The Court's Price Tag
With a $170 million price tag, the genocide trial of former Khmer Rouge leaders could be imperiled for lack of donor funds
by Susan Postlewaite
April 1, 2008
Dressed in a khaki shirt and slumped in his chair, eyes closed as the judges read the proceedings, the frail and white-haired "Brother No. 2" doesn't look the part of a mastermind of the 1970s reign of terror in Cambodia. Arrested at home near the Thai border last September, 82-year-old Nuon Chea is the top-ranking Khmer Rouge official to face trial for his role in the Cambodian genocide. But with his health deteriorating, the court worries he may die before the trial's conclusion. So haste is of the essence.
That's one factor that international aid donors must consider when deciding whether to foot the $170 million bill for the U.N.-sponsored trials of Nuon Chea and four other former Khmer Rouge officials. Trying them is proving far more costly than organizers had planned. The court's budget, originally $53 million for three years, has ballooned to $170 million for five years. And after a year and a half of operations, the hybrid court (run by both the U.N. and the Cambodian government) is running out of money. The Cambodian side has announced it runs out of funds in April.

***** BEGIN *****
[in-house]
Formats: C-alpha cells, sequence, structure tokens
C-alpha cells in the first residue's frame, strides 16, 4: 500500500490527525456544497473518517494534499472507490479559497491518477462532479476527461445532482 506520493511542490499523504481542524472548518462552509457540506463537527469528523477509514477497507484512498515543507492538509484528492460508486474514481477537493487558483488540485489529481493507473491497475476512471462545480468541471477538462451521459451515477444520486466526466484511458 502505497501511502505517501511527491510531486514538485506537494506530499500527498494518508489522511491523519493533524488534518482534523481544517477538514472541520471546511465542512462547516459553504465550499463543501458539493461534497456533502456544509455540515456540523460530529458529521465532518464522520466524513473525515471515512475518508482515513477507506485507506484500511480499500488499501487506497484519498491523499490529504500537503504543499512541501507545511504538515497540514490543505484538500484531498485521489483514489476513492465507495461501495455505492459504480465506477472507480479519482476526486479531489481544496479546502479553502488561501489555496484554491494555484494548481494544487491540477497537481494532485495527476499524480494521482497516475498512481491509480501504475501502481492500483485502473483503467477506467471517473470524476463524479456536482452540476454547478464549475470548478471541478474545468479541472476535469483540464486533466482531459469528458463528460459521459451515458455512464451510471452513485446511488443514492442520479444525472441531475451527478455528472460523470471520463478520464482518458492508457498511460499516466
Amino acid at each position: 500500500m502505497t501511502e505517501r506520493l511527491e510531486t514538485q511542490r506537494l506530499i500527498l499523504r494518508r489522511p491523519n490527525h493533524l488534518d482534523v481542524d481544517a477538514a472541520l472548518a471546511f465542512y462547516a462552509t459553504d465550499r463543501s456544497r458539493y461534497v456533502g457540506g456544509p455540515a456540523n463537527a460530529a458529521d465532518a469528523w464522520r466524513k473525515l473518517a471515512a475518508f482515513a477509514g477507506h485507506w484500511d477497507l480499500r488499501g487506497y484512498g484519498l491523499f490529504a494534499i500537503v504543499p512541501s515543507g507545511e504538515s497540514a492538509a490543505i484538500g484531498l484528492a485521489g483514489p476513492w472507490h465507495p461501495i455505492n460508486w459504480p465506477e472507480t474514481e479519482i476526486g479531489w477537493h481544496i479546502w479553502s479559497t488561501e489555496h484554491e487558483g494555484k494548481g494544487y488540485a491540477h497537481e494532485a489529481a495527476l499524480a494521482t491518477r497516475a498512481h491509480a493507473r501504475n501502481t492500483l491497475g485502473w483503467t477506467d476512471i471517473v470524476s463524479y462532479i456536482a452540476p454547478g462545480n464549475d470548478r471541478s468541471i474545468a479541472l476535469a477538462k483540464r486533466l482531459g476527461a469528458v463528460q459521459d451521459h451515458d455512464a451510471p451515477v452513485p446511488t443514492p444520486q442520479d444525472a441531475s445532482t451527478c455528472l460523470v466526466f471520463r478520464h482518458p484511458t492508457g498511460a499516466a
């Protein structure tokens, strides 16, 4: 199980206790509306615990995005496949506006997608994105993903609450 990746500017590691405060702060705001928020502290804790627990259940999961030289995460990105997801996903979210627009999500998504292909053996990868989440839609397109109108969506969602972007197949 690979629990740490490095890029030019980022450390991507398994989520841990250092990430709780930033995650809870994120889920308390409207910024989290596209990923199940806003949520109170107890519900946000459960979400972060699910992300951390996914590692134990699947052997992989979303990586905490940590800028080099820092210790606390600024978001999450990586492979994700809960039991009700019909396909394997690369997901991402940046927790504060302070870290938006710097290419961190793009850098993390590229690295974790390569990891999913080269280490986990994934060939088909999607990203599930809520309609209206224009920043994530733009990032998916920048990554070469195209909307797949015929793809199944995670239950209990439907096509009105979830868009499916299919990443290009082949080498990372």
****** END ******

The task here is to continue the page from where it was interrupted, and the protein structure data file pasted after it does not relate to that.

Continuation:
Nearly 30 years after the end of the "killing fields" that left 2 million people dead, many Cambodians are wondering whether getting justice is worth the expense. Some think the trials in Cambodia are, as the former U.N. Secretary-General's representative in Cambodia Benny Widyono says, "a little too late."
Report of Overspending
But others feel that closure is necessary. "We want to see who is responsible for the killing," says Touch Vunly, a retired government soldier who now farms near Cambodia's border with Thailand, not far from the house where Khieu Samphan, who was a member of the Khmer Rouge central committee, lived before his arrest. Touch Vunly says he has no grudges, but he adds that he would like to know whether "the leaders have to take responsibility if they do wrong." In a country where criminal behavior has for years gone unpunished, that may be the argument that persuades donors that spending as much as it takes on the Khmer Rouge trials is good value.